Whilst creating truly random numbers can be impossible, the pseudo-randomness that most random number generators offer is usually good enough. The strings of numbers which are generated can usually create long runs with many random properties. You can also manipulate the randomness of the numbers, though this must be accurately reflected by the return to player (RTP) listed on the machine.

How return to player rate works

Every slot you play online will have a RTP listed with it. This is typically somewhere between 92% and 98% and represents, in simulations, how much players will expect to receive back after an extended run of play.

In this case, the player would be set to walk away with £98 in their pocket. However, that’s far from the truth.

Slot machines are very rigorously tested and spun thousands upon thousands of times to ensure their advertised RTP is correct. If you ever feel like you’re not seeing the RTP advertised on them, it’s due to sheer randomness – and the weighting of jackpots, as you’ll see when we break down a slot in the next section.

A similar example to help wrap your head around this is flipping coins: you know that it’s a 50% chance to land heads or tails, but that’s over one flip. In 100 coin flips, you only actually have an 8% chance of having 50 heads and 50 tails.

Using binomial expansion, you can work out what the chance of this happening is – so, if you repeated the 100 flips 100 times, how many of those sets would actually have the perfect 50-50 split? The answer is 8%. But if you look at how many sets come out as close to 50% – say with between 40 to 60 heads – then the probability of this is much higher. The maths behind this is fairly complicated, but you can use a binomial calculator to prove it: the chance of success is 0.5, there are 100 trials, and 50 successes. You actually end up with a 7.96% of succeeding.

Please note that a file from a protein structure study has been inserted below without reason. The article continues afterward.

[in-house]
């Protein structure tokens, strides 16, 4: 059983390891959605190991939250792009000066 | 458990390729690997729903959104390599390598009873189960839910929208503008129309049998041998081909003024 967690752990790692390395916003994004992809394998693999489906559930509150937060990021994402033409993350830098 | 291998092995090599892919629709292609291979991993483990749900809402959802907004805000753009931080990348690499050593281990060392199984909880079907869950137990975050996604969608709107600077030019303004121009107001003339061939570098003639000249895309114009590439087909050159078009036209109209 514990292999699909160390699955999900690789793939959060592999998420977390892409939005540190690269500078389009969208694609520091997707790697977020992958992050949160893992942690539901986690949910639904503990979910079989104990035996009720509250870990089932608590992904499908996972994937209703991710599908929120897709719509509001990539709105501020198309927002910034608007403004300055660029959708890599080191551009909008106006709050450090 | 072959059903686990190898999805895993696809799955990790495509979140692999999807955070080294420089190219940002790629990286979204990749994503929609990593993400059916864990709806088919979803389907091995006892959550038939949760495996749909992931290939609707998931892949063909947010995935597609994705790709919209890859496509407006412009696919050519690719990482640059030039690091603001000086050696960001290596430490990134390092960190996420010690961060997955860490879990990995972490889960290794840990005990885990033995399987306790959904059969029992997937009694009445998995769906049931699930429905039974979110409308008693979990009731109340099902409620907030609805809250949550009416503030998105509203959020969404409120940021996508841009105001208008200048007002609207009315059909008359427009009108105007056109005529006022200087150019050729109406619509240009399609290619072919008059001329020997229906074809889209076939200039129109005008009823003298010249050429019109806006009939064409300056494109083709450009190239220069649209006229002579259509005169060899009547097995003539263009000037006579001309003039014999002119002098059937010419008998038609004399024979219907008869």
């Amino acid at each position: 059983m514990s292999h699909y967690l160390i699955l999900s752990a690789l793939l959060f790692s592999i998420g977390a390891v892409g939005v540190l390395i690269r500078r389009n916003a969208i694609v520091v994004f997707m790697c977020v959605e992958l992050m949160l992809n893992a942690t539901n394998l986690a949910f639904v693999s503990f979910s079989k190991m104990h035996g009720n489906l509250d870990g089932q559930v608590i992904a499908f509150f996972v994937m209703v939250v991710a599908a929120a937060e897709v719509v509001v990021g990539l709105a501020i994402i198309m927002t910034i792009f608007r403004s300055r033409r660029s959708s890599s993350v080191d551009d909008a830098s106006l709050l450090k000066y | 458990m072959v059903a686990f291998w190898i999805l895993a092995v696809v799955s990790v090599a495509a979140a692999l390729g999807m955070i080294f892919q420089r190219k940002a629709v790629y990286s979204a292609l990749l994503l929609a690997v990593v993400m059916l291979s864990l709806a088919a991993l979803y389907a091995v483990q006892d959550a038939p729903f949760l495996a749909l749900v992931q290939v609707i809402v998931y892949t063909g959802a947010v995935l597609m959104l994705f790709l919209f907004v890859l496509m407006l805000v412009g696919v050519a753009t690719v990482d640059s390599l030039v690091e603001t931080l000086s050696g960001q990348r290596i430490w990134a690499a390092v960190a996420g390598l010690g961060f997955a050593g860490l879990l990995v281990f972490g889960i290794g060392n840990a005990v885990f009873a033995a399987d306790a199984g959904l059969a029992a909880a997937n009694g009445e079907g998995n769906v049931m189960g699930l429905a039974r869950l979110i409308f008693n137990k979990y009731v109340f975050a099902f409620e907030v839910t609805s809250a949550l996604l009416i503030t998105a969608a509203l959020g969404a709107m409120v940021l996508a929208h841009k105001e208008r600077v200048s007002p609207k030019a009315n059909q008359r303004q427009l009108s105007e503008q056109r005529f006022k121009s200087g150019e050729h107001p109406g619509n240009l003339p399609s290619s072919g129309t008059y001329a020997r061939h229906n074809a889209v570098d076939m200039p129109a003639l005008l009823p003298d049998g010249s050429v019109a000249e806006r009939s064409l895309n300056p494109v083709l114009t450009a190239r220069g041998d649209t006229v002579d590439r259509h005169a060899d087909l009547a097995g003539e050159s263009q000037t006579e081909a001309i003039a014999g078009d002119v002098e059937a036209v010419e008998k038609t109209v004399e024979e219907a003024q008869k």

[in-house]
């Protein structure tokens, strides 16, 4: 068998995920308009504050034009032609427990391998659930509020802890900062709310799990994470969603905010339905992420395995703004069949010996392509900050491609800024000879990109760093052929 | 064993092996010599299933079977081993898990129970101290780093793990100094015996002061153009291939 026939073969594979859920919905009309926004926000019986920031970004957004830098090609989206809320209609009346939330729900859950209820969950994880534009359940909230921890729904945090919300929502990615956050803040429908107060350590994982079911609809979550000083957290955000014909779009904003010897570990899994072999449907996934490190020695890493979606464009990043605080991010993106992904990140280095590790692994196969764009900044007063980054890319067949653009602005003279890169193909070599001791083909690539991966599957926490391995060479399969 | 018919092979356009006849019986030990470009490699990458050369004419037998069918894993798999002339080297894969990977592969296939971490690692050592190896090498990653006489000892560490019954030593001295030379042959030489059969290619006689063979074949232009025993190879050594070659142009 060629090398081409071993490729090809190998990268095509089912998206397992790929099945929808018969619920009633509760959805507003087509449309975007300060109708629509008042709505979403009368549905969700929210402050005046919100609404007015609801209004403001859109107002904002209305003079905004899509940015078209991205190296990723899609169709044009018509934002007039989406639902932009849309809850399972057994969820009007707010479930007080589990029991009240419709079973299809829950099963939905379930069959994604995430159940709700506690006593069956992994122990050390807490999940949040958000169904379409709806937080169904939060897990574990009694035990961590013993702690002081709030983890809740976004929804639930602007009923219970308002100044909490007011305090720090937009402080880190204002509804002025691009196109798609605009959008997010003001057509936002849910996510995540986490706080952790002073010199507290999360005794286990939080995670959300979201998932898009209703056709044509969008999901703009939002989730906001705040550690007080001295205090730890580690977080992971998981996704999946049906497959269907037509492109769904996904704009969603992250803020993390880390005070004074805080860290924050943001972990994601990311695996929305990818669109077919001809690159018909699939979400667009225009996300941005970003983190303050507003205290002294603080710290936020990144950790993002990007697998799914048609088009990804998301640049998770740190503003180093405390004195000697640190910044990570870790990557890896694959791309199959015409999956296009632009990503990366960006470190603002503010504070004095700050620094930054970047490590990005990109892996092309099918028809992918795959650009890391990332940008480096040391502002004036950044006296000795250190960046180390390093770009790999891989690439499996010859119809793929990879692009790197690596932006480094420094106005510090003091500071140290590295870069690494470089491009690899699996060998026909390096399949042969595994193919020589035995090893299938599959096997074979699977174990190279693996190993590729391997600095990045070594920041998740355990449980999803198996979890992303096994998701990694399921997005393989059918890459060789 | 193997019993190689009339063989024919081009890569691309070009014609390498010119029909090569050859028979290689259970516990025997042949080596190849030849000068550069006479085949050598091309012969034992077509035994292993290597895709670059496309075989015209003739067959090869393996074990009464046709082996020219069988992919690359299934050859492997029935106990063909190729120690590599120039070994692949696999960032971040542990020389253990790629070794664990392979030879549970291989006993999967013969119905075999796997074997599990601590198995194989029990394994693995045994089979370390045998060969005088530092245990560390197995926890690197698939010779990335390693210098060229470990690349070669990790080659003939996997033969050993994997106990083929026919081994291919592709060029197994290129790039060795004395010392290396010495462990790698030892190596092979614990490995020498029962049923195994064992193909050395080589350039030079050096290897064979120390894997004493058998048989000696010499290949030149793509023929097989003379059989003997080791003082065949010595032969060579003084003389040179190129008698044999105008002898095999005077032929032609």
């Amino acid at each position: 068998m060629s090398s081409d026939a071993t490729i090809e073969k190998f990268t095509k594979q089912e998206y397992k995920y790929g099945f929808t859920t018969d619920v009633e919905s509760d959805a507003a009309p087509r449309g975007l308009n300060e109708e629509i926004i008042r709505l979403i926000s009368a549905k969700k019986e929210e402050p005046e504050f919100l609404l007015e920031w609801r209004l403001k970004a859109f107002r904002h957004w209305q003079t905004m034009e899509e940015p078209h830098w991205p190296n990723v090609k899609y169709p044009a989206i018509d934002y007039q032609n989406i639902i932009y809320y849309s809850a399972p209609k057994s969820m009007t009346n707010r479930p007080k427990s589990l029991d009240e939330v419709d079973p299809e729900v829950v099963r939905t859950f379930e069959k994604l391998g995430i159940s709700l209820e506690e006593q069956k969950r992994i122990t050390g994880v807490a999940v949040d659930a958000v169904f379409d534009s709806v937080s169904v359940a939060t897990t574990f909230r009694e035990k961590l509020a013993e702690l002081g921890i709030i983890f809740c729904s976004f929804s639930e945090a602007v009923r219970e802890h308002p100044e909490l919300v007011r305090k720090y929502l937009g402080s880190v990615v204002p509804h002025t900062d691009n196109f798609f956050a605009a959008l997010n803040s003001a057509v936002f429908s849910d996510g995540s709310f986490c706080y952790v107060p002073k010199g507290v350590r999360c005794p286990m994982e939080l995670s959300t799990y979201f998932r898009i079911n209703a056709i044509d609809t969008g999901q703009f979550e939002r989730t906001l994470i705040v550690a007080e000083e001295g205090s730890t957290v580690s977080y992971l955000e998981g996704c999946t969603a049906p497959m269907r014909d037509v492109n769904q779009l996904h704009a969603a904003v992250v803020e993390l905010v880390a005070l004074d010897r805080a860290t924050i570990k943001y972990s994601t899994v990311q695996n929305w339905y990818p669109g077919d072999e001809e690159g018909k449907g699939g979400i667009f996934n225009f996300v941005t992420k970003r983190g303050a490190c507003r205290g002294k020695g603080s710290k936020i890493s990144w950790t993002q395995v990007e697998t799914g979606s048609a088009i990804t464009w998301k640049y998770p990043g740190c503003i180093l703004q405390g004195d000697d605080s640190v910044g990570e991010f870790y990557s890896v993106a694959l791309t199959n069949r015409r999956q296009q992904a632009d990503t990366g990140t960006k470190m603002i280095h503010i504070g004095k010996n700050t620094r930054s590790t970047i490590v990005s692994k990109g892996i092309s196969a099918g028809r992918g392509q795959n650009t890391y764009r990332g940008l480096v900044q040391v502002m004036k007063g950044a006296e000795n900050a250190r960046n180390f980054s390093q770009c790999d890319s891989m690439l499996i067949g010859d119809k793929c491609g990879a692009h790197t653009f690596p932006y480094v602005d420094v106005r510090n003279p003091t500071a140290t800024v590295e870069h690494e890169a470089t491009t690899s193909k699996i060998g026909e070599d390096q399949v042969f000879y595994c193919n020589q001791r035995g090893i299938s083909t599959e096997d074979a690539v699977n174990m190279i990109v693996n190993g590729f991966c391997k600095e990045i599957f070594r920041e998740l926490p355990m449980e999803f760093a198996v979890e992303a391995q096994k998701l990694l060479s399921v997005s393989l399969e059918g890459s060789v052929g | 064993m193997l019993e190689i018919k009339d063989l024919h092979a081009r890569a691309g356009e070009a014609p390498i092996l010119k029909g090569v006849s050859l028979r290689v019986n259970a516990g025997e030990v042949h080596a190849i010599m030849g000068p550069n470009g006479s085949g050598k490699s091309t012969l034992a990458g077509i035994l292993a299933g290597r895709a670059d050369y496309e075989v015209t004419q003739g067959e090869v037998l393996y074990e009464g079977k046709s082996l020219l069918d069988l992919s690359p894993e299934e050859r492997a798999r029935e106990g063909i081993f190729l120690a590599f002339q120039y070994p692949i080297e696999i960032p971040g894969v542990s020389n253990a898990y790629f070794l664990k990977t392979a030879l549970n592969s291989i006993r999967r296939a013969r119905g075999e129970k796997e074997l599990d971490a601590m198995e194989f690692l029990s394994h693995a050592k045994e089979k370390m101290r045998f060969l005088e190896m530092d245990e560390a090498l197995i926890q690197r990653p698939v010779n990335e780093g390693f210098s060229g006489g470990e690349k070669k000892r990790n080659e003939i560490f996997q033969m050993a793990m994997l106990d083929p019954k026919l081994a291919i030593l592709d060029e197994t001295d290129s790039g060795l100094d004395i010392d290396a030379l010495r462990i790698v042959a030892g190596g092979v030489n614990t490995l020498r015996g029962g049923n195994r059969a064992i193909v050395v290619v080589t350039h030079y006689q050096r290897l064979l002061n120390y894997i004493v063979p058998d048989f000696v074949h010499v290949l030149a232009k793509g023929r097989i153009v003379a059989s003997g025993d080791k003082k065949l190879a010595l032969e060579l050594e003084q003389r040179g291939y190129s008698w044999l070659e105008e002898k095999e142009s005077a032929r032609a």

Use this as a reference for how unlikely perfect averages are: if you only get a perfect 50/50 split when flipping a coin 8% of the time, then think about how many different variations there are in a slot machine full of different symbols and stops. You would need a massive amount of time to see the average number overpower the inherent unpredictability of the random number generator.

Slot payouts’ percentage are worked out over a huge amount of time and a long string of spins. You need lots of spins to work out the average without being affected by the slot volatility. The longer you play a slot for, the nearer you will get to that elusive RTP figure – but your bankroll would have to be enormous to actually see it work out!

It’d be much more reasonable to think of RTPs as expectations for millionaires: if you paid £1 million into a slot machine, you could expect to see £980,000 back from it. Obviously, no one person puts that in as one lump, but the machine might get that paid into it, in total, over the course of its lifetime. So the machine keeps £20,000 of the money that’s put in, assuming everything perfectly adheres to mathematical models.

Understanding slot payout : breaking down a simple slot

So now we know a bit about slots, let’s look at the maths behind the payouts. This is a very simple example, and it uses our three-reel, seven-symbol, one-payline slot that we outlined in the first section. For ease of argument, there are no special features here, no wild symbols, and no scatters. All of the paying combinations have to be found left-to-right in order to trigger the slot payout.

The Slot payouts are going to be as follows:

  • 3 Lucky 7s = £100
  • 3 of any other symbol = £10
  • 2 Lucky 7s = £10
  • 2 of any other symbol = £3

There’s only one combination you can get to win the top prize, but we’ve introduced further methods of winning too. Three of any other symbol has six combinations, as does the chance of spinning two Lucky 7s. But two of any other symbol is much more common, as there’s 36 ways that might show up in the slot machine.